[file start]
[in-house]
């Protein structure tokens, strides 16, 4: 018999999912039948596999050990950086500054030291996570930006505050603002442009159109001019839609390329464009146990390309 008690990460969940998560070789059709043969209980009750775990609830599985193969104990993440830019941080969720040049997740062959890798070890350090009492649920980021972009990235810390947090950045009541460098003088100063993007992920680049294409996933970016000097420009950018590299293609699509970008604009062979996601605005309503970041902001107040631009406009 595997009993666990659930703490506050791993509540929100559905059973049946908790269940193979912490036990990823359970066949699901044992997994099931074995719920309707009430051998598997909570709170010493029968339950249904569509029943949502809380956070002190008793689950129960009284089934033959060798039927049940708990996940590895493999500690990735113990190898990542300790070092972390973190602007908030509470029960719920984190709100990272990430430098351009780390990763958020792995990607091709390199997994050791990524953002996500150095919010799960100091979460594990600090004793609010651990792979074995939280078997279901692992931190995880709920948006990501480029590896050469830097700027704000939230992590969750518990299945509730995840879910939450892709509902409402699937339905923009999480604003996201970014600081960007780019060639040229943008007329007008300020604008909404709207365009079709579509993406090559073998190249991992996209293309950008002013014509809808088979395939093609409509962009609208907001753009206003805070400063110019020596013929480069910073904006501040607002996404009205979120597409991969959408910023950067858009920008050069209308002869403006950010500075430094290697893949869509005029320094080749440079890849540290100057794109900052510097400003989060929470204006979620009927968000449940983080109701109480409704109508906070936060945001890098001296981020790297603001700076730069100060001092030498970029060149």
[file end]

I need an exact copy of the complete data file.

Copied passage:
[in-house]
């Protein structure tokens, strides 16, 4: 018999999912039948596999050990950086500054030291996570930006505050603002442009159109001019839609390329464009146990390309 008690990460969940998560070789059709043969209980009750775990609830599985193969104990993440830019941080969720040049997740062959890798070890350090009492649920980021972009990235810390947090950045009541460098003088100063993007992920680049294409996933970016000097420009950018590299293609699509970008604009062979996601605005309503970041902001107040631009406009 595997009993666990659930703490506050791993509540929100559905059973049946908790269940193979912490036990990823359970066949699901044992997994099931074995719920309707009430051998598997909570709170010493029968339950249904569509029943949502809380956070002190008793689950129960009284089934033959060798039927049940708990996940590895493999500690990735113990190898990542300790070092972390973190602007908030509470029960719920984190709100990272990430430098351009780390990763958020792995990607091709390199997994050791990524953002996500150095919010799960100091979460594990600090004793609010651990792979074995939280078997279901692992931190995880709920948006990501480029590896050469830097700027704000939230992590969750518990299945509730995840879910939450892709509902409402699937339905923009999480604003996201970014600081960007780019060639040229943008007329007008300020604008909404709207365009079709579509993406090559073998190249991992996209293309950008002013014509809808088979395939093609409509962009609208907001753009206003805070400063110019020596013929480069910073904006501040607002996404009205979120597409991969959408910023950067858009920008050069209308002869403006950010500075430094290697893949869509005029320094080749440079890849540290100057794109900052510097400003989060929470204006979620009927968000449940983080109701109480409704109508906070936060945001890098001296981020790297603001700076730069100060001092030498970029060149």